Reservations to Treaties and United States Practice
May 04, 2003
For quite some time and under several administrations, the United States government has been reluctant to enter into multilateral treaties (also known as conventions) that impose obligations directly on the national government, unless it can attach significant reservations to those treaties. A prominent case in point is the International Covenant on Civil and Political Rights.  When the United States became a party in 1992, it attached reservations that had the effect of excluding any U. S. obligations under the Covenant that might add anything to already-existing U. S. law.  The United States has been less inclined to attach significant reservations when the treaties regulate private conduct, such as conventions on international sales of goods or on the civil aspects of international child abduction.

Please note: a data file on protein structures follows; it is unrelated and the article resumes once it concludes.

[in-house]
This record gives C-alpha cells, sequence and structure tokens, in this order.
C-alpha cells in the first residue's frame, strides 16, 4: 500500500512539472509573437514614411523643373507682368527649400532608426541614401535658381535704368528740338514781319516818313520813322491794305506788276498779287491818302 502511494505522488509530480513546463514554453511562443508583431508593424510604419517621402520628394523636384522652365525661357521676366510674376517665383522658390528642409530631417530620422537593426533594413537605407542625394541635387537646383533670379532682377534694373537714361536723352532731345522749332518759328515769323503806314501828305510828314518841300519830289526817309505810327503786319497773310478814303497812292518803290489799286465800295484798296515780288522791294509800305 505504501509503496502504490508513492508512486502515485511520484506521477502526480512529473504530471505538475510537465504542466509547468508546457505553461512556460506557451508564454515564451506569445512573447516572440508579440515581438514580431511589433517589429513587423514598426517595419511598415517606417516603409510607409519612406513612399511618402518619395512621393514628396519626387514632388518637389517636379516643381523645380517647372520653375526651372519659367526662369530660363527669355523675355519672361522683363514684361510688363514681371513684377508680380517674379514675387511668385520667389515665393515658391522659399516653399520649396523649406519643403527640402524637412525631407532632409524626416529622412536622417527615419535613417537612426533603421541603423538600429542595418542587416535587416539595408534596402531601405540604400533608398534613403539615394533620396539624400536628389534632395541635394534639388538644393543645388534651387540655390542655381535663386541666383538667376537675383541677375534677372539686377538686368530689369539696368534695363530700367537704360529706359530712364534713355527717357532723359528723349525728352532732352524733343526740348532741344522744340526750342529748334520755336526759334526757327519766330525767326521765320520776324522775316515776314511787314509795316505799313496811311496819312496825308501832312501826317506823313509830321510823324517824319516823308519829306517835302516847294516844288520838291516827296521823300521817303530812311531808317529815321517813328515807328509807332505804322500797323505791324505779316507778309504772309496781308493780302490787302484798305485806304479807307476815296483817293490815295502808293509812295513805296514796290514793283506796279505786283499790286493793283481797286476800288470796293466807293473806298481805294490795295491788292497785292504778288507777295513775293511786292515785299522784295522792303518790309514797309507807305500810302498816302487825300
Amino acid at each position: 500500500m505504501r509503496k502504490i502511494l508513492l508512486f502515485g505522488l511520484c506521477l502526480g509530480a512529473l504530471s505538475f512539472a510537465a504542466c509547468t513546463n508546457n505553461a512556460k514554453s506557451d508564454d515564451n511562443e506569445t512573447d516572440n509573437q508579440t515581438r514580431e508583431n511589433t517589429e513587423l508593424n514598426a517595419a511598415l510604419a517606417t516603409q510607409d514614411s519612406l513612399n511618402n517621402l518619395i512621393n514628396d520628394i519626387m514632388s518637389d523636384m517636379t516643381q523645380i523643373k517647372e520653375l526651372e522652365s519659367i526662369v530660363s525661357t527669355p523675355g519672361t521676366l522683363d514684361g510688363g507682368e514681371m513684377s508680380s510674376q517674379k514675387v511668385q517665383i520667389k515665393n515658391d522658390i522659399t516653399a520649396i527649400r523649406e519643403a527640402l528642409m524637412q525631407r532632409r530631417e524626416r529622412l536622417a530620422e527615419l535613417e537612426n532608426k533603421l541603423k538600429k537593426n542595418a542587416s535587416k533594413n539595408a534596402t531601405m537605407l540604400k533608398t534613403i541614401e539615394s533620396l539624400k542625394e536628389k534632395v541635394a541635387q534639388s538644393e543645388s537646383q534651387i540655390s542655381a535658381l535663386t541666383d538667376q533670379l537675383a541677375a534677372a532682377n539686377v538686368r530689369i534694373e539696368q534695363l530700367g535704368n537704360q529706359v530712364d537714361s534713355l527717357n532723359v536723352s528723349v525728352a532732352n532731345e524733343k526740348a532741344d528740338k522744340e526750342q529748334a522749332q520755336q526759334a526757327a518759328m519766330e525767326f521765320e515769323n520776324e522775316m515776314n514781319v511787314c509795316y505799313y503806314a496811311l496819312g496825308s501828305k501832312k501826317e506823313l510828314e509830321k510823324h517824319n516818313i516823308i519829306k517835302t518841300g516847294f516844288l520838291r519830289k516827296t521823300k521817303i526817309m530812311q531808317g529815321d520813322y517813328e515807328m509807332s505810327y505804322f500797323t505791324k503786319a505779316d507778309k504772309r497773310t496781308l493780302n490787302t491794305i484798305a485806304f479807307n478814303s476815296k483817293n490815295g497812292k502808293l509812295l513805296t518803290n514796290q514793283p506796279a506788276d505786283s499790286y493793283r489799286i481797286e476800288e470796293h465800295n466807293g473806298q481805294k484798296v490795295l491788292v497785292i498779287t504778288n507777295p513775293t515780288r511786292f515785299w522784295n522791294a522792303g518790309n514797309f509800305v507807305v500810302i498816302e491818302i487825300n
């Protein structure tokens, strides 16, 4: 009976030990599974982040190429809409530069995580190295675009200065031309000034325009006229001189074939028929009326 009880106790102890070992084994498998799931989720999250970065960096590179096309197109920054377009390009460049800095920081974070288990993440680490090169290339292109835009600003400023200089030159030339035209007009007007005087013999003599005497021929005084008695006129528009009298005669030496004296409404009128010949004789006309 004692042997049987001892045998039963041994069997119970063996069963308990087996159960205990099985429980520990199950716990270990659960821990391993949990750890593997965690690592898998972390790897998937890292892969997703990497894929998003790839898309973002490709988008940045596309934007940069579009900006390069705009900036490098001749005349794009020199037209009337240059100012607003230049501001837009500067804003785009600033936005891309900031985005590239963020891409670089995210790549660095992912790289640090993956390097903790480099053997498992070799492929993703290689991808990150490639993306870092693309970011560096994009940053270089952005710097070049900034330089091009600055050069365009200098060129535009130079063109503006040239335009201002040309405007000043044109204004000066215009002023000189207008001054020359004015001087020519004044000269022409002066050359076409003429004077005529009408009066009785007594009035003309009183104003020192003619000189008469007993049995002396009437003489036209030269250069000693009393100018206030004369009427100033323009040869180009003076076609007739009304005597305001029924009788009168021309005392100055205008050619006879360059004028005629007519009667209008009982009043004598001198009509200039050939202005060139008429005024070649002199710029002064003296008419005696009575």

The Vienna Convention on the Law of Treaties is the authoritative instrument on the international law of treaties. Most of its provisions are thought to reflect customary international law, so they are considered binding even on nation-states (such as the United States) that are not formally parties to the Vienna Convention. It defines a reservation to a treaty as "a unilateral statement, however phrased or named, made by a State, when signing, ratifying, accepting, approving or acceding to a treaty, whereby it purports to exclude or to modify the legal effect of certain provisions of the treaty in their application to that State."